Police forces failing small businesses on prompt payment, says lobby group
Companies doing business with the police in some parts of the UK can expect their invoices to be paid within days, the Forum of Private Business has discovered.
However, firms in other areas can be left waiting over two months for payment from their local force, despite repeated Government directives urging public bodies to implement prompt payment policies.
The Forum used the Freedom of Information Act to ask every civilian police force in the UK how quickly they processed payments to businesses during the 09/10 financial year. Some forces managed to pay more than three quarters of invoices within 10 days and almost 100% of invoices within 30 days.
However, others paid less than 1% of their bills within 10 days and took more than 30 days to pay well over half their invoices, creating a huge gulf between the best and worst-performing forces.
Forum spokesman Chris Gorman said: “We found that some police forces appear to be excellent at paying businesses promptly. This is to be welcomed and I’m sure their efforts are appreciated by the smaller firms which work for them.
“However, many others appear to be making little or no effort to pay their suppliers and contractors quickly. This means that the companies they deal with may well find their finances under serious pressure while they are waiting to be paid.
“It also means the poorly-paying forces may be limiting the range of companies willing to work for them to only larger businesses with substantial cash reserves. This is bad both for small businesses and for the public purse, as it means there will be less competition in the tendering process.
“We would urge the forces which don’t seem to see prompt payment as a priority to follow the example set by their counterparts elsewhere in the UK, both for their own good and to help ensure the survival of small firms in their areas.”
In a request under the Freedom of Information Act, the Forum asked police forces four questions:
· Under its standard payment terms, how quickly, in days, does your force aim to pay invoices from suppliers and contractors?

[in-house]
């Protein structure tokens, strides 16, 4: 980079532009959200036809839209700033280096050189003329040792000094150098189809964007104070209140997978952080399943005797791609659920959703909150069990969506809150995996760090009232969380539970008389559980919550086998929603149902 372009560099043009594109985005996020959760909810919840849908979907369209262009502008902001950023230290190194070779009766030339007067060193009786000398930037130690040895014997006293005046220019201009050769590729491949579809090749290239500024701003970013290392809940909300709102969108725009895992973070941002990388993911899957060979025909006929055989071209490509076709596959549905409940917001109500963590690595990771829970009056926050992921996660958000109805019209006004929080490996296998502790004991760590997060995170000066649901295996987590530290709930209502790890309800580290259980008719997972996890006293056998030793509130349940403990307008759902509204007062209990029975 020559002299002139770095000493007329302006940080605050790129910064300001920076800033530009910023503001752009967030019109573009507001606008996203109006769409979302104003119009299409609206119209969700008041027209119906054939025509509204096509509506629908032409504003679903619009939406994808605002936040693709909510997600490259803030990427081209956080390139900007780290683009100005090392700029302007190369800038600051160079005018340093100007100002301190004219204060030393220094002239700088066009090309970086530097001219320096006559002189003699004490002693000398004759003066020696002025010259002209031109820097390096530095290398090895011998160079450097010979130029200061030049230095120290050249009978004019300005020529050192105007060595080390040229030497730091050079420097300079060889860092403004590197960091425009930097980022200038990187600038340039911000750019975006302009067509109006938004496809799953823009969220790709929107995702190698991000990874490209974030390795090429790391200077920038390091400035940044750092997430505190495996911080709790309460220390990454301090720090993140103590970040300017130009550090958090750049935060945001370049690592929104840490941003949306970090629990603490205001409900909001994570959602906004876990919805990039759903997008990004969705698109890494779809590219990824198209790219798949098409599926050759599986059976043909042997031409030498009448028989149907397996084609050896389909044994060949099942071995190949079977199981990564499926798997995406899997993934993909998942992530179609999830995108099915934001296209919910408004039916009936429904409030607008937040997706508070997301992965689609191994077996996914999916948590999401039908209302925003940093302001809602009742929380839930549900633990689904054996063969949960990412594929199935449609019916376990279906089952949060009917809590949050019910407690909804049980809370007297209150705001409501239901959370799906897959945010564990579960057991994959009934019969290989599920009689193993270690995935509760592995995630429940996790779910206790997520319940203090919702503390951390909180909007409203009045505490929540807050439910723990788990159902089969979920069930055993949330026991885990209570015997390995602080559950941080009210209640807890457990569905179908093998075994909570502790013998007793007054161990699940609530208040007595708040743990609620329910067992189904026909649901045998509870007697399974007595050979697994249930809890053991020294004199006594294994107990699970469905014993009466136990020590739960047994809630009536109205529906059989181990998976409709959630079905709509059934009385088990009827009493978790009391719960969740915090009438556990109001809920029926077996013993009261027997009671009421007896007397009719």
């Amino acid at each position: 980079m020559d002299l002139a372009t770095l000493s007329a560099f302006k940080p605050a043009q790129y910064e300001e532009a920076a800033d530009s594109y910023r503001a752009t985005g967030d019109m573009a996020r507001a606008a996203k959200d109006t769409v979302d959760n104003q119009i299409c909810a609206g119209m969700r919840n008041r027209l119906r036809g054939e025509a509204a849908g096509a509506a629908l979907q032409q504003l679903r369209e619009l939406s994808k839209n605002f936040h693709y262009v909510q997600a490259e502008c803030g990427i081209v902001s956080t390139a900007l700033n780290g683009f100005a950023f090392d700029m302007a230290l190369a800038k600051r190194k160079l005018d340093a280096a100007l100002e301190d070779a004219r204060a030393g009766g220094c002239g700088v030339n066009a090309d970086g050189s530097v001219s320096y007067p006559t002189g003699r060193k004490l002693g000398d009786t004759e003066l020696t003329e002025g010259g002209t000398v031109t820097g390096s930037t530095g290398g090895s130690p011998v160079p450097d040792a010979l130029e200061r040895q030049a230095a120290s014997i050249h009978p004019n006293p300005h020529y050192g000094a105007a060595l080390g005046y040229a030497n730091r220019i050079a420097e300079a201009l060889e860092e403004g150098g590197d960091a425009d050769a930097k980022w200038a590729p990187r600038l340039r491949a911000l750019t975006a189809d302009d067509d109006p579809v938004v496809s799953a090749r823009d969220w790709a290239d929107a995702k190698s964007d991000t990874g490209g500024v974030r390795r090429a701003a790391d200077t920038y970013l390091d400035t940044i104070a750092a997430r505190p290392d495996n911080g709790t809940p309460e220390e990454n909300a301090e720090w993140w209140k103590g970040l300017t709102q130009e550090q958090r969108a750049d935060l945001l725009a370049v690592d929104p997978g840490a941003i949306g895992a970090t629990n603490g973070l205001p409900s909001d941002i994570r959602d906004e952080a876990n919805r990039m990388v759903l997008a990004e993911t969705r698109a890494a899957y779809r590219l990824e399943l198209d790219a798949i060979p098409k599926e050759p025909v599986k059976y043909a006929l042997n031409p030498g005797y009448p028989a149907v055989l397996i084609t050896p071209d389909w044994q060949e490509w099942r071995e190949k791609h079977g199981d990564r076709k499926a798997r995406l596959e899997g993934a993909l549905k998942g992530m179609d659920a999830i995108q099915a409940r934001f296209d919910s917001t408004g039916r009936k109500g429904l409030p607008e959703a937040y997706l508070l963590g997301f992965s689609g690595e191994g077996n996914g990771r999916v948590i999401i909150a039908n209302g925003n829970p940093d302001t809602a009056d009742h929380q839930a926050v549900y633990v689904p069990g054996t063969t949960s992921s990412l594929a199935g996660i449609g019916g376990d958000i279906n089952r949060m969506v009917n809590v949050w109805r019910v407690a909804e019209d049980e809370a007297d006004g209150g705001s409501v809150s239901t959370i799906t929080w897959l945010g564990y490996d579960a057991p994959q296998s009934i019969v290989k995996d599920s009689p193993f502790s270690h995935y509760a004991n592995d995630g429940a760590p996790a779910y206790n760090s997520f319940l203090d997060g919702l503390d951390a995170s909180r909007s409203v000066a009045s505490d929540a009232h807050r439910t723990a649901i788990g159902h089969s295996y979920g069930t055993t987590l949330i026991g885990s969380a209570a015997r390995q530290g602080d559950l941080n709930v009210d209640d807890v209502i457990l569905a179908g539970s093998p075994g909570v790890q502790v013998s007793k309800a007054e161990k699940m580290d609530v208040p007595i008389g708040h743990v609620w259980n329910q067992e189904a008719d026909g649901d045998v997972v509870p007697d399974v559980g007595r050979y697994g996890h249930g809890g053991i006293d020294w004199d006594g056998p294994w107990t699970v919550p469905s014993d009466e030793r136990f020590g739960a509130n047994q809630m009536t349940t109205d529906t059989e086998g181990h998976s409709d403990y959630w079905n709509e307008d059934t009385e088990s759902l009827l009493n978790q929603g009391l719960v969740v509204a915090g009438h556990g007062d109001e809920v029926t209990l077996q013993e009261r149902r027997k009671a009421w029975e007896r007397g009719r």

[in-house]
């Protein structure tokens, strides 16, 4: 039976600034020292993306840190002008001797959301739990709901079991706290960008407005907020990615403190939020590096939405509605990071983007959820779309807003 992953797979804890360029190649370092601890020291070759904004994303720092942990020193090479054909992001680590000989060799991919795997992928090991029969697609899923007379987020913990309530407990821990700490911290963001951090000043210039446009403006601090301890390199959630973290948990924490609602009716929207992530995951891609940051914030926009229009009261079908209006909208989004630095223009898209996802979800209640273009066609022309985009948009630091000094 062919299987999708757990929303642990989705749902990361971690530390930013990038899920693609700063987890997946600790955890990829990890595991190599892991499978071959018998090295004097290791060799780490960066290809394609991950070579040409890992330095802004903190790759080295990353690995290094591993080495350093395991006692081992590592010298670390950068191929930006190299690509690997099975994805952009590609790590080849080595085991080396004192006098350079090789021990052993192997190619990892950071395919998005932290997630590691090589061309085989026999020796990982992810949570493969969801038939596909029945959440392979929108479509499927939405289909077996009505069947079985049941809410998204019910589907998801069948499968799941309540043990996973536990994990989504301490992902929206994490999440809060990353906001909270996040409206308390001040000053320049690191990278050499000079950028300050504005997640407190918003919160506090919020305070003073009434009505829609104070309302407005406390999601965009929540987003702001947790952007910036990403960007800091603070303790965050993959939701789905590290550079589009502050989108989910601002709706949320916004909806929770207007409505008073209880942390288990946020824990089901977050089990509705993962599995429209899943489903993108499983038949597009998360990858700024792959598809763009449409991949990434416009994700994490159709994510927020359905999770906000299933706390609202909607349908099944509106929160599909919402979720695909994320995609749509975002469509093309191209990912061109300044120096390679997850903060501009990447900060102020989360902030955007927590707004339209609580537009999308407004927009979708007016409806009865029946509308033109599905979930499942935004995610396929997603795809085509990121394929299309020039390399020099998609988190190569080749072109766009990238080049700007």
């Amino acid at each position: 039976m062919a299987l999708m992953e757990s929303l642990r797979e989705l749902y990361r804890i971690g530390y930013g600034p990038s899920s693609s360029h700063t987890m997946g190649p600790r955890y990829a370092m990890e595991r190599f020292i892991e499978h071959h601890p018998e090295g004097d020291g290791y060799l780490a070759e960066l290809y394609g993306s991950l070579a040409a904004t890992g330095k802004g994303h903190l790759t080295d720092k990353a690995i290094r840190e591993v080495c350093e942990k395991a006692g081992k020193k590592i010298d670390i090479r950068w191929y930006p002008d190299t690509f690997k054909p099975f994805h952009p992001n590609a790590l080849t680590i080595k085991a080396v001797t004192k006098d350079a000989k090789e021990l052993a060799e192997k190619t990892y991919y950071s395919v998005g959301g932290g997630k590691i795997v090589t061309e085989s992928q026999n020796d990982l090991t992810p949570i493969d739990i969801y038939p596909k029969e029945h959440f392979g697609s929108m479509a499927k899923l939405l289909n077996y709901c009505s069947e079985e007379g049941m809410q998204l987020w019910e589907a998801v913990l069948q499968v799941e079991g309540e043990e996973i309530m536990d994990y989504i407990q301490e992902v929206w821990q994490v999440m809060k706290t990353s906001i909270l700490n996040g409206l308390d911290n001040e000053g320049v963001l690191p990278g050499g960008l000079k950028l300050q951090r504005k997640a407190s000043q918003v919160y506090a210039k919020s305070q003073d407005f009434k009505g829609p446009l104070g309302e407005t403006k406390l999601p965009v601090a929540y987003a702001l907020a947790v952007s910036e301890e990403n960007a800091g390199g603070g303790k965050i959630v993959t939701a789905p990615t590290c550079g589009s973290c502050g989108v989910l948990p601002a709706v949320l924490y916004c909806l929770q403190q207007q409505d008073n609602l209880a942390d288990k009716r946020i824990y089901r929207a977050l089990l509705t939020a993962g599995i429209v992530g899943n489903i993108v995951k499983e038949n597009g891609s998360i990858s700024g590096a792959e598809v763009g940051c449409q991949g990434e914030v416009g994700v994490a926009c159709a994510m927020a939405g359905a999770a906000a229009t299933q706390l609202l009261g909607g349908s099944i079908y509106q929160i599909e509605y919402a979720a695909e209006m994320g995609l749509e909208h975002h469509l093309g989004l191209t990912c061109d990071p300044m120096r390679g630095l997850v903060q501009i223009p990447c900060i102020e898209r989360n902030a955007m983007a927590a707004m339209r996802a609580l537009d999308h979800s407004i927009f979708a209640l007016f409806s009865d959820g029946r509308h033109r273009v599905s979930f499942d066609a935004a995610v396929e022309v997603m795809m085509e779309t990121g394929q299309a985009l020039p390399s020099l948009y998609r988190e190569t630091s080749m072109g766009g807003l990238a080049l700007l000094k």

· During 2009/10, what percentage of invoices did your force settled in 10 days or less, from the invoice date?
· During 2009/10, what percentage of invoices did your force settled in 30 days or less, from the invoice date?
· If possible, please also supply the mean average of the amount of time, in days, your force took to settle bills in 2009/10.
The Police Service of Northern Ireland emerged as the best-performing force, both for 10-day and 30-day payment. It processed 82% of invoices within 10 days and 98% of invoices within 30 days.
Strathclyde Police and the City of London Police were also top-performing forces by the two measurements.
On the other hand, Merseyside Police appeared to be the worst force for 10-day payment after it admitted it had failed to pay any bills within this timeframe. Nottinghamshire Police was the second worst by this measurement, with a figure of 0.92%.
Avon and Somerset Constabulary emerged as the worst for 30-day payment, paying just 37% of bills within the month, closely followed by Staffordshire Police, on 43%.
The poor performances of many forces meant that, on average, UK police forces paid just 24% of invoices within 10 days and 77% within 30 days.
Forum members frequently cite late payment as one of the main threats to the survival of their businesses.
Police forces have procurement budgets running into tens and even hundreds of millions of pounds. They purchase a wide range of goods and services from businesses, many of which are small to medium-sized enterprises.
These include everything from software, IT and communications equipment to cycles, waste disposal, livery fitment, building maintenance, vehicle recovery, veterinary care and dog food.
Many forces also outsource highly specialist services such as drug testing, driver training and psychiatric treatment, which may be carried out by smaller businesses.
The Forum’s research into the payment practices of police forces follows similar investigations into councils and NHS trusts.